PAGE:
Placental Disease can be diagnosed through technologies such as, Prenatal ultrasound evaluation and invasive foetal testing. The size of the foetus is taken into account through ultrasonography in terms of intrauterine growth restriction (IUGR). In conjunction with taking into account the maternal history.[7]


The following factors can be linked with reducing the likelihood of developing placental disease:[10]

  • Use of aspirin, can reduce the risks associated with preeclampsia
  • Low calcium intake can reduce the risk of preeclampsia
  • Reducing oxidative stress present within the body
  • Intake of prenatal multivitamins


Treatment of placental disease would require a premature birth, in order to avoid a still birth.


Placental disease is more common in preterm gestation than with full term.[9] Which leads to serious injuries to both the mother and the new-born.[10] Women who endured placental disease within the first pregnancy has an increased risk of the disease progressing within future pregnancies.[11] The onset of the disease within the first trimester leads to preterm delivery of a premature baby.[12] Preeclampsia is diagnosed in 3-5% of pregnancies that place them at risk of developing placental disease.[6] Ischemic placental disease is linked with approximately more than half of premature births.[4]


  1. Furuya M, Ishida J, Aoki I, Fukamizu A (2008). "Pathophysiology of placentation abnormalities in pregnancy-induced hypertension". Vasc Health Risk Manag. 4 (6): 1301–13. PMC 2663465. PMID 19337544.
  2. Cheng MH, Wang PH (January 2009). "Placentation abnormalities in the pathophysiology of preeclampsia". Expert Rev. Mol. Diagn. 9 (1): 37–49. doi:10.1586/14737159.9.1.37. PMID 19099348.
  3. Parker S, Werler M (2014). "Epidemiology of ischemic placental disease: A focus on preterm gestations". Seminars in Perinatology. 38 (1): 133–138. doi:10.1053/j.semperi.2014.03.004. PMC 4824536. PMID 24836824.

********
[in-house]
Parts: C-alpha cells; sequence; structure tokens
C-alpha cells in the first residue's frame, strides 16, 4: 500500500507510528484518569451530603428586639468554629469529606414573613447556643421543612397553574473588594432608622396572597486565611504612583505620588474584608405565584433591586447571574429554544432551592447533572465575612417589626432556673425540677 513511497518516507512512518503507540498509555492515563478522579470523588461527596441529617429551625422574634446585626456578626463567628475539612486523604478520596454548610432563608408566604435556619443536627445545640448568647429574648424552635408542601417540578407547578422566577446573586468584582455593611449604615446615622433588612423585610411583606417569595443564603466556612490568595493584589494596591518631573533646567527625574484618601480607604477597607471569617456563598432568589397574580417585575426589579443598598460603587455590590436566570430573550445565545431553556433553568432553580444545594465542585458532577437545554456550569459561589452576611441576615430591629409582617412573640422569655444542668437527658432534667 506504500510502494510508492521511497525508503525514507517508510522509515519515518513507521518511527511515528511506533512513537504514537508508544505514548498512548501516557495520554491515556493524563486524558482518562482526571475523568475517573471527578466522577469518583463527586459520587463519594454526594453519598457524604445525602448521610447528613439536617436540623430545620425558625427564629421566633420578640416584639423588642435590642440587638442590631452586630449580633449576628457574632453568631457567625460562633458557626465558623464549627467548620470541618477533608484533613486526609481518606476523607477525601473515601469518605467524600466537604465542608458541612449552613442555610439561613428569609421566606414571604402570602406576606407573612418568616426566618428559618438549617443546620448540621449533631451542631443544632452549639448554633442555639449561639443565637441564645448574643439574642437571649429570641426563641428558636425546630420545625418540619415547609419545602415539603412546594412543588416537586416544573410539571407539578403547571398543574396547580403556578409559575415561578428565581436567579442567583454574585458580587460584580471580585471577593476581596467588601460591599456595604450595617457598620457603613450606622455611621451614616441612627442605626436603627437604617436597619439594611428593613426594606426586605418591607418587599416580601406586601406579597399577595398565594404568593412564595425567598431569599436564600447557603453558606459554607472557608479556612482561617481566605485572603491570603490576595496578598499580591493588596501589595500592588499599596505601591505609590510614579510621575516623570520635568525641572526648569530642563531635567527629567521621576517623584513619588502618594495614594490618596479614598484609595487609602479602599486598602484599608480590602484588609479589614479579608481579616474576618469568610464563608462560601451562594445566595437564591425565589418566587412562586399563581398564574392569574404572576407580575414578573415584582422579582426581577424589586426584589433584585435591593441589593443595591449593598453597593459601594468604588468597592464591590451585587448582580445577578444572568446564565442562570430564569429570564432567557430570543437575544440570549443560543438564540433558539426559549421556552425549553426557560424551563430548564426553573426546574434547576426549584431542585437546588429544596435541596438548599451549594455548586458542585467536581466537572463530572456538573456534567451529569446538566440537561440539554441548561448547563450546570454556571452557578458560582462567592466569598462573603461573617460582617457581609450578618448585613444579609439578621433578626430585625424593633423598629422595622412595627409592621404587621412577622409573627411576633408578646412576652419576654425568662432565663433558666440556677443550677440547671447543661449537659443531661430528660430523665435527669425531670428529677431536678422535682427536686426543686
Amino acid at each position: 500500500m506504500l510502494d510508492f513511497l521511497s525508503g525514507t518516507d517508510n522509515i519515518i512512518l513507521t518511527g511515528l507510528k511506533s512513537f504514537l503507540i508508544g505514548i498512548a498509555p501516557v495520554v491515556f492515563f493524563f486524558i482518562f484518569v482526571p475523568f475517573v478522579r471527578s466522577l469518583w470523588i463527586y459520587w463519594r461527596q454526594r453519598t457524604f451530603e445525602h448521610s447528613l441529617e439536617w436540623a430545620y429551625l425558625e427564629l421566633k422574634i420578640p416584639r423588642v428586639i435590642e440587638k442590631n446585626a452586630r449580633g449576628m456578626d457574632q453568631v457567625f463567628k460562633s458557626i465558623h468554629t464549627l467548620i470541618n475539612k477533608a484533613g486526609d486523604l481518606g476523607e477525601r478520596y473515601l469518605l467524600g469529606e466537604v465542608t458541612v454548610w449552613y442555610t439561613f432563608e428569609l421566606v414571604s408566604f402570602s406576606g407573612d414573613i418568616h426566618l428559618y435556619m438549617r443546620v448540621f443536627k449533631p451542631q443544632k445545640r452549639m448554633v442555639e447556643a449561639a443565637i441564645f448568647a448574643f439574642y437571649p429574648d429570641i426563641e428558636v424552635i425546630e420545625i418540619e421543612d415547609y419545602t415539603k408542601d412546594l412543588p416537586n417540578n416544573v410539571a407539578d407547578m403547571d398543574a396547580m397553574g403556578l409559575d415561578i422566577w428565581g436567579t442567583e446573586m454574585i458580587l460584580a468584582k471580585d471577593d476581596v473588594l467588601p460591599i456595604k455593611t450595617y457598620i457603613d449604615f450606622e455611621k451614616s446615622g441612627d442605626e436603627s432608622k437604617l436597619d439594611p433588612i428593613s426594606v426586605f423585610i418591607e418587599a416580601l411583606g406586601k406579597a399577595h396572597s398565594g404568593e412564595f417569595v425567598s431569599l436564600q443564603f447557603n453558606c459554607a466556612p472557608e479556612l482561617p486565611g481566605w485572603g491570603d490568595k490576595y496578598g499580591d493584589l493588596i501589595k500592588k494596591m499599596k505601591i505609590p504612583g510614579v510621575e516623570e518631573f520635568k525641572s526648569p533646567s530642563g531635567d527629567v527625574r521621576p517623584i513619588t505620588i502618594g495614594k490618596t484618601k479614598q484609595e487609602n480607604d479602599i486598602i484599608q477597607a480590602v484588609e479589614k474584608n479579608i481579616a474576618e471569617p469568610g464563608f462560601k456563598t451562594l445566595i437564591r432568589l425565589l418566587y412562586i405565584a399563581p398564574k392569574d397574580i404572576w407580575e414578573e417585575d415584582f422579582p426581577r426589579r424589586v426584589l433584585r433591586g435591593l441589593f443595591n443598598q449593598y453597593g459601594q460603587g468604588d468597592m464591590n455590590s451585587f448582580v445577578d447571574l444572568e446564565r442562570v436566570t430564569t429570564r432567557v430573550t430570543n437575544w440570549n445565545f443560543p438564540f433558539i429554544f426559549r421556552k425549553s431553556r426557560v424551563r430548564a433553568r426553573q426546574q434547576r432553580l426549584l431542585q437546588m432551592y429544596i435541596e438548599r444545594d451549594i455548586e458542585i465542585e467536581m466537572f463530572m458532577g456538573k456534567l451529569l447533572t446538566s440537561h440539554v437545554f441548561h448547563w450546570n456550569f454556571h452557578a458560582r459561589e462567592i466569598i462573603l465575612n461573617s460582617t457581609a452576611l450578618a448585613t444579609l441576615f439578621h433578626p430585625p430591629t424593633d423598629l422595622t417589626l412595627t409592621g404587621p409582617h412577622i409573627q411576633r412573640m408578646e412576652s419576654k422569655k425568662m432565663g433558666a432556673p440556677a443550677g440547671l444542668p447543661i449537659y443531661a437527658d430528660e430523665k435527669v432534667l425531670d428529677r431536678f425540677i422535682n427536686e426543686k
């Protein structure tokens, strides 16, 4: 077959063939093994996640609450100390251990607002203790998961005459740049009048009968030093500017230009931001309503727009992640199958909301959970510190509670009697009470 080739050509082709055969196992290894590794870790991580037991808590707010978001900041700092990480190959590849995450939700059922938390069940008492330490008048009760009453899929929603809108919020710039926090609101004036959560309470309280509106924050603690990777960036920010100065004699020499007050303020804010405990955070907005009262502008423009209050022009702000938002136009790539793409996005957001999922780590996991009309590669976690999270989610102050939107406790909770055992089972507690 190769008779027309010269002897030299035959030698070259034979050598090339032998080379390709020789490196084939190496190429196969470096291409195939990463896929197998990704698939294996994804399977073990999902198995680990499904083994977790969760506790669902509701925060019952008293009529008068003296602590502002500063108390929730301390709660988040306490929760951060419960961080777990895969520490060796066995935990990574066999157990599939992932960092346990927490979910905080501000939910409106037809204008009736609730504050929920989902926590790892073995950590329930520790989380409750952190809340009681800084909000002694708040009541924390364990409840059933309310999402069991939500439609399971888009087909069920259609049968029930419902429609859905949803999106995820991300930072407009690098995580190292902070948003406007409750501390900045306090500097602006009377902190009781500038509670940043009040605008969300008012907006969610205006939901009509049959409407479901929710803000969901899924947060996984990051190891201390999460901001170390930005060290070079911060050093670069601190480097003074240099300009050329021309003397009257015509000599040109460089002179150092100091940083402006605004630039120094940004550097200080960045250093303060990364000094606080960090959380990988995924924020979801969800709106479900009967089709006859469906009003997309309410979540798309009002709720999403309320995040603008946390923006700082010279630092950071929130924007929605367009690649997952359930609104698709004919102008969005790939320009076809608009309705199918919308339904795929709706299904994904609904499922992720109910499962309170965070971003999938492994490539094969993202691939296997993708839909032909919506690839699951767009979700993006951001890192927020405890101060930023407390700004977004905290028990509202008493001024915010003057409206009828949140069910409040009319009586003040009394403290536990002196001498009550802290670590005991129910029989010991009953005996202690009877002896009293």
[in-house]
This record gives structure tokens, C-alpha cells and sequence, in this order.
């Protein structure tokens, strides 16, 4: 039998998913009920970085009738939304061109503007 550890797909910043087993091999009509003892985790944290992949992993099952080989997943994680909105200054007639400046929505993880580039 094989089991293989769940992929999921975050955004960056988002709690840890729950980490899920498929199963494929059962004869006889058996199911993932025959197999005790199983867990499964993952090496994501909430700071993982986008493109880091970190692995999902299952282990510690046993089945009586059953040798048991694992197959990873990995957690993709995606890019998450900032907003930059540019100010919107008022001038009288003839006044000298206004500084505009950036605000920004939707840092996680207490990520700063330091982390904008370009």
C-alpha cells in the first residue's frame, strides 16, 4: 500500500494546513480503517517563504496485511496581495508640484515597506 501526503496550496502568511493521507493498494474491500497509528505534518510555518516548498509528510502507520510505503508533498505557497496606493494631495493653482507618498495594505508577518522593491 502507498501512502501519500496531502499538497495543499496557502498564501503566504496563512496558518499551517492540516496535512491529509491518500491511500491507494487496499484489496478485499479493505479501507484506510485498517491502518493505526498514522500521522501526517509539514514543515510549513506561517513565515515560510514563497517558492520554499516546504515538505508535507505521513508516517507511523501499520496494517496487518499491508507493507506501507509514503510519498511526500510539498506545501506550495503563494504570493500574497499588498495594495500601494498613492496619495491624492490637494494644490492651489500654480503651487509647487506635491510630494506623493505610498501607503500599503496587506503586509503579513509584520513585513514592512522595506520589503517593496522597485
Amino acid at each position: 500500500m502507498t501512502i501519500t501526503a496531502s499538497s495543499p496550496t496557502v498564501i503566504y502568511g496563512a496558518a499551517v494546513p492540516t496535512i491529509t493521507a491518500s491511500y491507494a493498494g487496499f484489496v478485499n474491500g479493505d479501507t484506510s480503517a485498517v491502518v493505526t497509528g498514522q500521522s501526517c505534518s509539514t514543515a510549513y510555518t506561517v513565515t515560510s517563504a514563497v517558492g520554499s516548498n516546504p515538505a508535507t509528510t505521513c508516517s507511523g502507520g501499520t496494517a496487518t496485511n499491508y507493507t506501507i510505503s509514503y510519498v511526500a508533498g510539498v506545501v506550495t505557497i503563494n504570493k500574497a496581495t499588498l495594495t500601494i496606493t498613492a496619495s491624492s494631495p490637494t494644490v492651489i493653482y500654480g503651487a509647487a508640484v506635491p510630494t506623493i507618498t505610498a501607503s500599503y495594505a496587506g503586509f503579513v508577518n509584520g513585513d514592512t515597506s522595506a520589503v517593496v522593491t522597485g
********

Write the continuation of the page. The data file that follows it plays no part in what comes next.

4. Ananth C, Vintzileos A (2008). "Medically Indicated Preterm Birth: Recognizing the Importance of the Problem". Clin Perinatol. 35 (1): 53–67. doi:10.1016/j.clp.2007.11.001. PMID 18280875.
  5. Roberts J (2014). "Pathophysiology of ischemic placental disease". Seminars in Perinatology. 38 (1): 139–145. doi:10.1053/j.semperi.2014.03.005. PMC 4040272. PMID 24836825.
  6. Adam T, Yeh C, Bennett-Kunzier N, Kinzler W (2014). "Long-term maternal morbidity and mortality associated with ischemic placental disease". Seminars in Perinatology. 38 (1): 146–150. doi:10.1053/j.semperi.2014.03.003. PMID 24836826.
  7. Baschat A, Hechert K (2004). "Fetal Growth Restriction due to Placental Disease". Seminars in Perinatology. 28 (1): 67–80. PMID 15058904.
  8. Verspyck E, Borg J, Roman H, Thobois B, Pia P, Marpeau L (2010). "Hereditary thrombophilia and recurrence of ischemic placental disease". American Journal of Obstetrics and Gynecology. 2002 (1): 54e1–54e5. doi:10.1016/j.ajog.2009.08.019. PMID 19782960.
  9. Ananth C, Vintzileos A (2011). "Ischemic placental disease: epidemiology and risk factors". European Journal of Obstetrics & Gynecology and Reproductive Biology. 159 (1): 77–82. doi:10.1016/j.ejogrb.2011.07.025. PMID 21839575.
  10. Friedman A, Cleary K (2014). "Prediction and prevention of ischemic placental disease". Seminars in Perinatology. 38 (1): 177–182. doi:10.1053/j.semperi.2014.03.002. PMID 24836830.
  11. Ananth C, Peltier M, Chavez M, Kirby R, Getahun D, Vintzileos A (2017). "Recurrence of Ischemic Placental Disease". American College of Obstetricians and gynaecologists. 110 (1): 128–133. doi:10.1097/01.AOG.0000266983.77458.71. PMID 17601907.
  12. Vintzileos A, Ananth, C (2014). "First trimester prediction of ischemic placental disease". Seminars in Perinatology. 38 (1): 159–166. doi:10.1053/j.semperi.2014.03.006. PMID 24836828.